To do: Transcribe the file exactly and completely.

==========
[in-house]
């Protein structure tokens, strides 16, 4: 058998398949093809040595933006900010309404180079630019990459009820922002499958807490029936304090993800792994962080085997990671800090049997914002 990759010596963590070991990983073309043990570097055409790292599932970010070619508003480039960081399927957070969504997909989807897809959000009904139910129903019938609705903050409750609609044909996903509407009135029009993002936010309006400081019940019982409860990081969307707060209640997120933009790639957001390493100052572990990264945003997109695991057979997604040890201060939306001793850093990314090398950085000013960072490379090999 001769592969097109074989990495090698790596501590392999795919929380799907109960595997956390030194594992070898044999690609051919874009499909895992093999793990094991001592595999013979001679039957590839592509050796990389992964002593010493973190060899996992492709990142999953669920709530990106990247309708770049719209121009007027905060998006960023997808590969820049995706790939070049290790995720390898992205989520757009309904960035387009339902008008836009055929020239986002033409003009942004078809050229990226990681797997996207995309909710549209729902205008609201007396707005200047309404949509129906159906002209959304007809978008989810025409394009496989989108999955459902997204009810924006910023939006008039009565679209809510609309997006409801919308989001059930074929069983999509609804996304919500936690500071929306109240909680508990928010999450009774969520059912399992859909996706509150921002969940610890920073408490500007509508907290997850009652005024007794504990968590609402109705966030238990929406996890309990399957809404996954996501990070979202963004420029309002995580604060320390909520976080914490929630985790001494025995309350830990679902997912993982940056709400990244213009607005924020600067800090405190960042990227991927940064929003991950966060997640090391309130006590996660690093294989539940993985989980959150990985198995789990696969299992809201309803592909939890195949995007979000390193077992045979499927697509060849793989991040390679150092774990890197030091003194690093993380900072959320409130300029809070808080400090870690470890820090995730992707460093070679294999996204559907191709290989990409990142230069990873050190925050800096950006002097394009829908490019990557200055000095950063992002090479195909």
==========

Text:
[in-house]
């Protein structure tokens, strides 16, 4: 058998398949093809040595933006900010309404180079630019990459009820922002499958807490029936304090993800792994962080085997990671800090049997914002 990759010596963590070991990983073309043990570097055409790292599932970010070619508003480039960081399927957070969504997909989807897809959000009904139910129903019938609705903050409750609609044909996903509407009135029009993002936010309006400081019940019982409860990081969307707060209640997120933009790639957001390493100052572990990264945003997109695991057979997604040890201060939306001793850093990314090398950085000013960072490379090999 001769592969097109074989990495090698790596501590392999795919929380799907109960595997956390030194594992070898044999690609051919874009499909895992093999793990094991001592595999013979001679039957590839592509050796990389992964002593010493973190060899996992492709990142999953669920709530990106990247309708770049719209121009007027905060998006960023997808590969820049995706790939070049290790995720390898992205989520757009309904960035387009339902008008836009055929020239986002033409003009942004078809050229990226990681797997996207995309909710549209729902205008609201007396707005200047309404949509129906159906002209959304007809978008989810025409394009496989989108999955459902997204009810924006910023939006008039009565679209809510609309997006409801919308989001059930074929069983999509609804996304919500936690500071929306109240909680508990928010999450009774969520059912399992859909996706509150921002969940610890920073408490500007509508907290997850009652005024007794504990968590609402109705966030238990929406996890309990399957809404996954996501990070979202963004420029309002995580604060320390909520976080914490929630985790001494025995309350830990679902997912993982940056709400990244213009607005924020600067800090405190960042990227991927940064929003991950966060997640090391309130006590996660690093294989539940993985989980959150990985198995789990696969299992809201309803592909939890195949995007979000390193077992045979499927697509060849793989991040390679150092774990890197030091003194690093993380900072959320409130300029809070808080400090870690470890820090995730992707460093070679294999996204559907191709290989990409990142230069990873050190925050800096950006002097394009829908490019990557200055000095950063992002090479195909």